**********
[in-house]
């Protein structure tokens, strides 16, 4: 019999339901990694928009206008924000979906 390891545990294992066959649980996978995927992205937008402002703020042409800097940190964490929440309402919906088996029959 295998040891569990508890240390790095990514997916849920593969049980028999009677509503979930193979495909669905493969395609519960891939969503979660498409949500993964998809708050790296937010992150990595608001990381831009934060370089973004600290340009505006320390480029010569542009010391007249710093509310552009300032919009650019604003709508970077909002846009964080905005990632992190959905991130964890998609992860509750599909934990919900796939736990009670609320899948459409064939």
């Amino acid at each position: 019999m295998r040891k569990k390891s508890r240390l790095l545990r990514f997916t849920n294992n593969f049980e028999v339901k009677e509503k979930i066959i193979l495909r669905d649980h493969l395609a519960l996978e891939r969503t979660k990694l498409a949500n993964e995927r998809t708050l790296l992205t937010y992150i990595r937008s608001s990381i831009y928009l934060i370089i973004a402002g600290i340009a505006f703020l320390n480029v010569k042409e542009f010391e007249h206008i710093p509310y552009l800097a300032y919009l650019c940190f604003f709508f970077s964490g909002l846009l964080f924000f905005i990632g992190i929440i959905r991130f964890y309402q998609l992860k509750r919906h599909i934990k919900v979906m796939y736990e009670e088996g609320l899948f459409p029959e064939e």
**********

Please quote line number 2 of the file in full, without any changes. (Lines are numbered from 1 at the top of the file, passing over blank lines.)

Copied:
């Protein structure tokens, strides 16, 4: 019999339901990694928009206008924000979906 390891545990294992066959649980996978995927992205937008402002703020042409800097940190964490929440309402919906088996029959 295998040891569990508890240390790095990514997916849920593969049980028999009677509503979930193979495909669905493969395609519960891939969503979660498409949500993964998809708050790296937010992150990595608001990381831009934060370089973004600290340009505006320390480029010569542009010391007249710093509310552009300032919009650019604003709508970077909002846009964080905005990632992190959905991130964890998609992860509750599909934990919900796939736990009670609320899948459409064939």